John D. Teter Law Offices

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1361 South Winchester Boulevard, Suite 113
San Jose, CA 95128

San Jose, CA business law attorney

Over the past few years, California’s employment laws have been in flux due to court decisions and legislation that have affected how workers are classified. Specifically, Assembly Bill 5 (AB5) has required some companies to classify their workers as employees rather than independent contractors, which will allow workers to receive a minimum wage and benefits. However, companies such as Uber and Lyft have fought against these requirements, and voters will be able to decide whether to implement a measure in the upcoming election to determine whether certain types of workers will receive an exemption from the requirements put in place by AB5.

NOTE: AB5 has very recently been renumbered as AB2257 and clarifies current definitions of employee versus independent contractor and enumerates a number of exemptions for certain industries. Prop 22 was placed on the ballot prior to this change in numbering and therefore refers to the old AB5.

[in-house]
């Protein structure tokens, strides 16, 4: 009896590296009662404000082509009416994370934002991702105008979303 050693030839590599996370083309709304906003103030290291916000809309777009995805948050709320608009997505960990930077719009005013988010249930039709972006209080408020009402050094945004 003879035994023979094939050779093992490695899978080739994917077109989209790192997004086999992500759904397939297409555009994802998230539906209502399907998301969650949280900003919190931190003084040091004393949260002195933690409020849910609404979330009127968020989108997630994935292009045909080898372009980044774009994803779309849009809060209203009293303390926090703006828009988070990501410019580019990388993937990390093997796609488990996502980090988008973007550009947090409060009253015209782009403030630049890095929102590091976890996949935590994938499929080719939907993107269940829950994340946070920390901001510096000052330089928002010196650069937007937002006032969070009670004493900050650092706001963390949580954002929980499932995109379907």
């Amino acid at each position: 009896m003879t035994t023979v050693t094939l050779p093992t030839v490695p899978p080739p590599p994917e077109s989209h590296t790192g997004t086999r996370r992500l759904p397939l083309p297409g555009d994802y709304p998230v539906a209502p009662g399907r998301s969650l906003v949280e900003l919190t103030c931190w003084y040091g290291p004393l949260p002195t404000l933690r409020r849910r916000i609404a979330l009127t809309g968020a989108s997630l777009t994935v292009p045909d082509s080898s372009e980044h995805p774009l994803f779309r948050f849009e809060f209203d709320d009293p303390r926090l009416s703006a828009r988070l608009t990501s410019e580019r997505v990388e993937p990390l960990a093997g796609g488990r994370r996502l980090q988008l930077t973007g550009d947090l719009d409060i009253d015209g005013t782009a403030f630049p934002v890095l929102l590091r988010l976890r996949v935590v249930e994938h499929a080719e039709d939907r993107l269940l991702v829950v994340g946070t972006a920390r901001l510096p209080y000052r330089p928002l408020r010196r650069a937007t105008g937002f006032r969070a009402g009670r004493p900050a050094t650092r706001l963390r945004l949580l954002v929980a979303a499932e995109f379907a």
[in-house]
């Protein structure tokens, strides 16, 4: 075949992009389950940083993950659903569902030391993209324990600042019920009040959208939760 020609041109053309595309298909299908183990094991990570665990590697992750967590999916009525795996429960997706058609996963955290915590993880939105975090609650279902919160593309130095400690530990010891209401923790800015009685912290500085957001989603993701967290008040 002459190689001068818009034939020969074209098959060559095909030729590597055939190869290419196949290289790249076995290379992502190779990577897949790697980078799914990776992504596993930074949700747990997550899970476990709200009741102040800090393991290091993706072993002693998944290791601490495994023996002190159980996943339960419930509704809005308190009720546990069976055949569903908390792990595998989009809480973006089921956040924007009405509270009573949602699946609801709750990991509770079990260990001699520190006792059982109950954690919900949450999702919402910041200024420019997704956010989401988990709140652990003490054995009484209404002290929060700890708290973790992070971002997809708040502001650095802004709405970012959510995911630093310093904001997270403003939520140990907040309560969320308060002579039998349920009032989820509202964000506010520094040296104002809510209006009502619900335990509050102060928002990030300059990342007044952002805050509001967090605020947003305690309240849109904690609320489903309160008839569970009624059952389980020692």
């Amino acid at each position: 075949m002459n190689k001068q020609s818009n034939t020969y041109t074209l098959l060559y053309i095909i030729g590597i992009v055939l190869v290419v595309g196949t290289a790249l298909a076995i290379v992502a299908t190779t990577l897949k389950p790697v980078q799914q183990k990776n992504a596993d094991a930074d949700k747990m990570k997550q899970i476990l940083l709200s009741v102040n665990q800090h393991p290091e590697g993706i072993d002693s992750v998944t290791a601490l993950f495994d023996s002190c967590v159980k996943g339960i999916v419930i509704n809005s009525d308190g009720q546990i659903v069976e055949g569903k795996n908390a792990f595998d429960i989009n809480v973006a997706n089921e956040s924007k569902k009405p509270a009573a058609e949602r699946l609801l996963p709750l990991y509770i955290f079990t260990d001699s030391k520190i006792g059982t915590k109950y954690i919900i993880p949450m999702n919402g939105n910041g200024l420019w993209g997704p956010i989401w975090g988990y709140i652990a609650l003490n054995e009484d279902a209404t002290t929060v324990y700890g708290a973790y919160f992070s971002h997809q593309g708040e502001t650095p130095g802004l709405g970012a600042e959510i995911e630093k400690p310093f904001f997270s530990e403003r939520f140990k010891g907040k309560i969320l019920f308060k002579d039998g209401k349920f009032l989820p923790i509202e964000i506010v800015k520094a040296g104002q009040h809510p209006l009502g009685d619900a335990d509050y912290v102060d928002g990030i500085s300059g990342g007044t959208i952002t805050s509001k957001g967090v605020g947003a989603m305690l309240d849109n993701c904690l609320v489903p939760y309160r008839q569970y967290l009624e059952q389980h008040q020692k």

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San Jose, CA business law attorney for business interruption insuranceThe COVID-19 virus has impacted every facet of our lives. Schools across the country have been canceled and replaced by online classes, employees have been laid off from their jobs, and business owners have lost valuable income. From restaurants to doctor’s offices, business owners are suffering. If you are a small business owner, you may be extremely concerned about the effect “shelter-in-place” directives are having on your business. You may even wonder whether or not your business will survive. One option that may be beneficial is business interruption insurance.

What Is Business Interruption Insurance?

Business interruption insurance covers business losses caused by a disaster. It is an optional form of coverage that may be included in a business owners’ policy or a comprehensive multi-peril commercial policy, or it can be issued on a standalone basis. This insurance is intended to protect against losses resulting from disruptions to normal business operations. In addition to replacing lost income, business interruption insurance may also cover:

  • Estimated profits based on previous months’ profits
  • Fixed costs such as operating expenses
  • Employee wages and worker training costs  
  • Civil authority ingress/egress
  • Taxes
  • Loan payments
  • Other reasonable expenses

Will Business Interruption Coverage Cover Losses Due to COVID-19?